I raised my hand to block the May sun’s glaring rays. Across the street from the train station, I saw a church, decorated in contrasting black stripes and rectangles, a remnant of the past that survived the Italian Renaissance.
Was I dreaming? Did I really make it?
There was a million mistakes I made on that trip that I swore not to repeat. This time, I would have lighter luggage. Working Internet. Close-toed shoes. Enough Italian words to get me by. Enough euros to get me by.
After I left Italy, despite how frustrating it had been at some times (or like, the entire time), I began to think about it daily. I was obsessed with the old country. I daydreamed about strolling down cobblestones through narrow alleyways. The church bell ringing at the strike of noon. The chocolate, metallic aroma of espresso, and the clink of a spoon as I stirred in my sugar. I missed it. I wanted it. And I promised myself I’d be back again.
Coming out of Switzerland, the snow began to dissipate as we entered northern Italy. Wintery Swiss wonderland transitioned into a fairytale mountain paradise. There were waterfalls, there were palm trees, there were mountains that reached high above the clouds. We switched trains in Milan, and then to Florence, my home away from home, we went.
Italy is a country that’s stuck in time.
The Roman Empire and its gods forever captured in stone.
Roman Catholic power still towering over everything and everyone.
Hundreds-of-years-old castles and estates in the Tuscan distance.
Farmers making the same movements (but with improvements) that their ancestors did, producing meat and cheese and wine from the land and undergoing whatever means necessary that ensure that it’s perfect every. single. time.
Who needs a time machine when you can have Italy?
There’s a million reasons why this country’s special to me, but I think the two main reasons are it’s 1. where I found my appetite and 2. realized there was power in my words. I used to think I wasn’t a good writer, even though I’ve been writing stories since I was seven years old. I remember the first time I read my words out loud to my teacher and my classmates, feeling the weight lift off my shoulders as I spoke my truth. I remember biting into a piece of prosciutto and melon, the sweet and saltiness mingling in my mouth, and thinking, “Damn. This is actually really good” and not feel the self-loathing as I ate another then another. I ate and drank and wrote freely during my time there despite my demons. It was only right to return to the place I found my yellow brick road. Italy was the first place that I finally felt like I was in control.
FLORENCE, Italy — The room smelled like spoiled milk. Vats bubbled with liquid whey as cheese curdled. Marco Cavani demonstrated the art of making Parmigiano-Reggiano, casually dipping his fingers in the boiling mixture to make sure everything was perfect.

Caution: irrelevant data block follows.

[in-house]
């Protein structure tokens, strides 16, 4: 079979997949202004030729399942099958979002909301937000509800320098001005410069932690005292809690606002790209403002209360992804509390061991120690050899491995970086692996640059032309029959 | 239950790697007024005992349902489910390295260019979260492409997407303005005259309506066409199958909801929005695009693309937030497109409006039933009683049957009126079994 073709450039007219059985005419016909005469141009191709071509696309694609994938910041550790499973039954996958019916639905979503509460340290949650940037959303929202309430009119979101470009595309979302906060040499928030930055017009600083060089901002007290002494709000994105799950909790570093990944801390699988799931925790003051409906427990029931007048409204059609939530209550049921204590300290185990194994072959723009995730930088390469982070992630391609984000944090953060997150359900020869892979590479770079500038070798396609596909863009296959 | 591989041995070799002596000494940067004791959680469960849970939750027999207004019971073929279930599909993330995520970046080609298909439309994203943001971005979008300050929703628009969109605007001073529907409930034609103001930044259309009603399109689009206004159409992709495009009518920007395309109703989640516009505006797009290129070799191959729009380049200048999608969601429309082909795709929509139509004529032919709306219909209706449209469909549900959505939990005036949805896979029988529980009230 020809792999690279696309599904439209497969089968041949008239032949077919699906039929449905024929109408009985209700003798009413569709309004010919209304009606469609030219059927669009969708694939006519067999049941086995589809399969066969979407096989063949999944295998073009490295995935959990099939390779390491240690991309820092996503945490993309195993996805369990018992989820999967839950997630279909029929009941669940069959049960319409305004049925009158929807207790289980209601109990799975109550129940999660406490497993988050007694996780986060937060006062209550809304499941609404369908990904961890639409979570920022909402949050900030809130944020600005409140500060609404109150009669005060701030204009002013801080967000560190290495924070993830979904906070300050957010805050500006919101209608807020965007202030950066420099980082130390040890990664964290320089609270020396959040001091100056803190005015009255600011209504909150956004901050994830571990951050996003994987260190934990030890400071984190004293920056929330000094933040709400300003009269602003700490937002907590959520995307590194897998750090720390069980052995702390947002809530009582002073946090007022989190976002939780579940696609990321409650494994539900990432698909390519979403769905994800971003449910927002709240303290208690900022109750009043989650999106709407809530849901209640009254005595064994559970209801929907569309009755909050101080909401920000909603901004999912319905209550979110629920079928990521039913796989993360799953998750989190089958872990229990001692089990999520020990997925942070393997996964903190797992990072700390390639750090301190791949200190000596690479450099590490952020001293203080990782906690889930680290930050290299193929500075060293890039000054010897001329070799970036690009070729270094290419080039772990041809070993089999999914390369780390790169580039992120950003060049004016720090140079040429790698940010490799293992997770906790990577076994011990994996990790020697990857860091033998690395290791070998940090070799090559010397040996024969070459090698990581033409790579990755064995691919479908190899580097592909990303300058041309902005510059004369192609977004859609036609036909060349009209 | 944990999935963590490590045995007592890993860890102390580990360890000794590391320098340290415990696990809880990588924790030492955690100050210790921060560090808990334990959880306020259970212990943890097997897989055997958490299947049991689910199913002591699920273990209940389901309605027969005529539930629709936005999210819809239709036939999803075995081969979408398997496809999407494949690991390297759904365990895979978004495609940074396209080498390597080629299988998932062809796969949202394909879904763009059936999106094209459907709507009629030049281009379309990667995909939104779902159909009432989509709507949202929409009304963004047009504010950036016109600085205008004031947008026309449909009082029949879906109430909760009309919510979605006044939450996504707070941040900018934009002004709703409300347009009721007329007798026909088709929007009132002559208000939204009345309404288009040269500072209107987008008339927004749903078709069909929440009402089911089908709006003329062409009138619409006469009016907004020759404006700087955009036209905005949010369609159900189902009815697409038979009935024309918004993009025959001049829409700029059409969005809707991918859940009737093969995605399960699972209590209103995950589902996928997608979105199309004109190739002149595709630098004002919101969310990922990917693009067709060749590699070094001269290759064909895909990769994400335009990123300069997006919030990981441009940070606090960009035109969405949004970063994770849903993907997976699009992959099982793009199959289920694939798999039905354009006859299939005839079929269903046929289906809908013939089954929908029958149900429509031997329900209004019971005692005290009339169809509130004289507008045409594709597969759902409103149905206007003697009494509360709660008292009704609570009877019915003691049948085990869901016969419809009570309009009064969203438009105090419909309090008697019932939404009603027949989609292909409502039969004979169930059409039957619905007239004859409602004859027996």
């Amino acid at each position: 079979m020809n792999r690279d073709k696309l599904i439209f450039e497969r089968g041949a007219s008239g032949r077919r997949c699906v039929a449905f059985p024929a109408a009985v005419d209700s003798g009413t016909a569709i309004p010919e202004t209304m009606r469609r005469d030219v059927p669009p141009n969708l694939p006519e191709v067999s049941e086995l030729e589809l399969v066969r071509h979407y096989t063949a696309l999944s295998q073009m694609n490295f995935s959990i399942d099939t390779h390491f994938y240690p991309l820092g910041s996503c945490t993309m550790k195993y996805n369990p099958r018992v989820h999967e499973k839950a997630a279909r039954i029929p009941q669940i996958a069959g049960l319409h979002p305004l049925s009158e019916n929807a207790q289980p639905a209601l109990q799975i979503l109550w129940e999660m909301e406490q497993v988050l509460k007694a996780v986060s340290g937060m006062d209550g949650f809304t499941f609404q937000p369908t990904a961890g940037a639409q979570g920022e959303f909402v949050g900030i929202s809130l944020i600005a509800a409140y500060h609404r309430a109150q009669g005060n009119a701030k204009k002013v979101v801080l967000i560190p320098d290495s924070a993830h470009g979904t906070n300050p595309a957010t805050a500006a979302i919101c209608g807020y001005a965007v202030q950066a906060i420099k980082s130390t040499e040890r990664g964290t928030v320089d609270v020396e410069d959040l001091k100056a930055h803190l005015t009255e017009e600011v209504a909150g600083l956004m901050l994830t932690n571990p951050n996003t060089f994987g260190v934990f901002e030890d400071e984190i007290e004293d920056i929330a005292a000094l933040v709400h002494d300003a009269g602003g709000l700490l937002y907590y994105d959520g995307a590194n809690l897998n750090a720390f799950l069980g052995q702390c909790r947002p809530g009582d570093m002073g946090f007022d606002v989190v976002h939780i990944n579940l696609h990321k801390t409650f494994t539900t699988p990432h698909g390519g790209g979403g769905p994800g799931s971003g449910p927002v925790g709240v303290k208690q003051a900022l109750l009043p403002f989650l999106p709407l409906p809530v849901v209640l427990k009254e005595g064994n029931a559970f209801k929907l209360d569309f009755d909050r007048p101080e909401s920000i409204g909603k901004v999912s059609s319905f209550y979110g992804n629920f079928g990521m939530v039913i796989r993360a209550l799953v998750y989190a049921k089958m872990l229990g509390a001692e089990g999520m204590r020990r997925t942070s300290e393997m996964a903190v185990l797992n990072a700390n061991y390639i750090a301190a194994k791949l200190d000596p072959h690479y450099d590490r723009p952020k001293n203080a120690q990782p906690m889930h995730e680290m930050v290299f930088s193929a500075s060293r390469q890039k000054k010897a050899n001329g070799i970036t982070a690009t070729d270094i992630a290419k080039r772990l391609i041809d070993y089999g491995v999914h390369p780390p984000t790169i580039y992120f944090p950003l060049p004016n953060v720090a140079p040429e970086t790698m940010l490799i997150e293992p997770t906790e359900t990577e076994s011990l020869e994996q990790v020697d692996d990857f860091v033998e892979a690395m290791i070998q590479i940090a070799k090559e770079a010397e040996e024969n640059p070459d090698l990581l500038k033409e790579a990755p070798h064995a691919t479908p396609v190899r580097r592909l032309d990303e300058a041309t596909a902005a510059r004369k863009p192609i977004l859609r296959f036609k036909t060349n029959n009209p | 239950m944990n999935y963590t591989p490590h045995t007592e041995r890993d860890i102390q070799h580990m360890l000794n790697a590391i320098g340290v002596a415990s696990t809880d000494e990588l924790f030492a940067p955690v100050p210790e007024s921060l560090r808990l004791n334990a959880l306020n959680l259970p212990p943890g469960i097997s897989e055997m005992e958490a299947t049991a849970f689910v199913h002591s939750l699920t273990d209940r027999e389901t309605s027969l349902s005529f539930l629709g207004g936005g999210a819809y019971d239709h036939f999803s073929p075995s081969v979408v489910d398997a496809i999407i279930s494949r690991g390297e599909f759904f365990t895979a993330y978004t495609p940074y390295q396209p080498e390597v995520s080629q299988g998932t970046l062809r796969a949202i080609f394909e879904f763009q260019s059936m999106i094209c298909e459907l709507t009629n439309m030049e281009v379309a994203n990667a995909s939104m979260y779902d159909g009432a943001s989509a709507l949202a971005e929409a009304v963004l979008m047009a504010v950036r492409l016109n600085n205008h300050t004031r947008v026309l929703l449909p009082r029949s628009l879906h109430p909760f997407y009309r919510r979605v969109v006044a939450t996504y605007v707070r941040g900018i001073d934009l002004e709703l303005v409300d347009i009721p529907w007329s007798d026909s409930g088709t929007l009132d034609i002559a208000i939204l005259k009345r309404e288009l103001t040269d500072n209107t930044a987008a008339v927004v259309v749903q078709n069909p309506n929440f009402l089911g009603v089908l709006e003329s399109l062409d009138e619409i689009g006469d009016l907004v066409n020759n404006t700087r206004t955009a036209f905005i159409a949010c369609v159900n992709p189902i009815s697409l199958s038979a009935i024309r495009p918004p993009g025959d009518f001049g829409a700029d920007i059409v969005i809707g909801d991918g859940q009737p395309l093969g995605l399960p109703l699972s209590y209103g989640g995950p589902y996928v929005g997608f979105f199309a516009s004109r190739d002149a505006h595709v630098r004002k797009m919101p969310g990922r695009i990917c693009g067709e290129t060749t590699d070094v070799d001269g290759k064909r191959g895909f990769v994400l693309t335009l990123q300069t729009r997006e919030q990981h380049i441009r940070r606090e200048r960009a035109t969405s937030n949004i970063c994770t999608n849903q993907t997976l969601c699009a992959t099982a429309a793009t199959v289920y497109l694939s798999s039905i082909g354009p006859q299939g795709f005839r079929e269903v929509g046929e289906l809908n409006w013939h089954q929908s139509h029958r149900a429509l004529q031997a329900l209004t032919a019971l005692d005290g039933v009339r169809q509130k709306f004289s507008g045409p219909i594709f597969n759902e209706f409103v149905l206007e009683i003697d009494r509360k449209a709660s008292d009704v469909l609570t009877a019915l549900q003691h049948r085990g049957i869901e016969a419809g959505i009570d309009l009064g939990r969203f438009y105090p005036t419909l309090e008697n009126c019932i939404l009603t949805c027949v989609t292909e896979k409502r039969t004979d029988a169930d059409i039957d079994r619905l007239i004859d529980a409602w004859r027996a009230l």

Nothing goes to waste at the San Michele Parmigiano Reggiano factory. Cavani poured a gallon’s worth of whey into a plastic jug and gave it to an elderly man who patiently waited against the wall.
Whey, Cavani explained, is good for arthritis. For the next week, the man was to soak his hands in the whey to ease aches.
It is easy to forget that food has more uses than to fill our stomachs. Food has doubled as medicine for thousands of years, tracing back to the Sumerians, ancient Egyptians, Indians, American Indians and more. Sometime in the 19th century, food bases and components were duplicated with synthetic counterparts. Pharmaceuticals replaced old-time methods, and the connection between food and medicine has lost importance along the way.
Medicinal properties of certain foods can save trips to the doctor or pharmacy. Time, knowledge and resources are key ingredients to finding alternatives.
In Florence, Italy, Florentines can acquire fresh produce and herbs for at-home remedies because natural food sources are readily available all over the city. Mercato Centrale spans four blocks in Florence and resembles a food mall. Florentines come to purchase ingredients for dinner while tourists find souvenirs to take home. Aromas of garlic, salami and fresh Parmigiano-Reggiano linger in the air as rows of vendors sell everything from cow parts to sun-dried tomatoes. If you ask where the food came from, some will say from their home somewhere outside of Florence or that they know the guy who brought it in this morning.
Eataly employee Simona Tucci said that people come to the market because Italians trust them not to tamper with products by using pesticides or additives. Her job is to help customers make better eating choices, which will lead to a better quality of life.
The Italian way of eating is a holistic art of its own. Cuisine is balanced and fresh. Plus, in the last year, Tucci said that drinking herbal teas and smoothies have become a more popular trend for Italians. Love Life, Veggie Bar and Tutti Frutti are examples of smoothie and juice shops that have started to pop up in storefronts around Florence.
In Columbia, Clovers Natural Market employee Jessie Brown has also noticed a rising interest in including natural foods in smoothies and juices. Smoothie shops such as Smoothie King, Blenders and Jamba Juice have opened up in Columbia within the past year.
Brown said people use smoothies for protein boosts for workout regimens. She references the documentary “Fat, Sick and Nearly Dead.” The documentary highlights Joe Cross, who eventually lost 100 pounds and cleared up an autoimmune disease after a 60-day fruit and vegetable juice fast.
“It’s much easier to drink eight ounces of juice than to tackle a massive plate full of vegetables,” Brown said.
Customers also use smoothies and freshly juiced produce for breakfast or snacks. They can add garlic, ginger and turmeric to help with inflammation and digestion. Spinach is high in vitamin C and can be added in large quantities without altering flavor. Tart cherry juice can be added to smoothies to ease joint pain.
“The increased importance that consumers are placing on healthy eating” is “expected to continue and be reflected across the grocery landscape,” according to a 2014 U.S. grocery retail report cited by euromonitor.com. Health-oriented supermarkets are catching consumer attention and are forecasted to be among the fastest-growing companies in the future.
Saturday morning farmers markets and natural food stores, such as Clovers and Lucky’s Market, offer personal interaction in Columbia.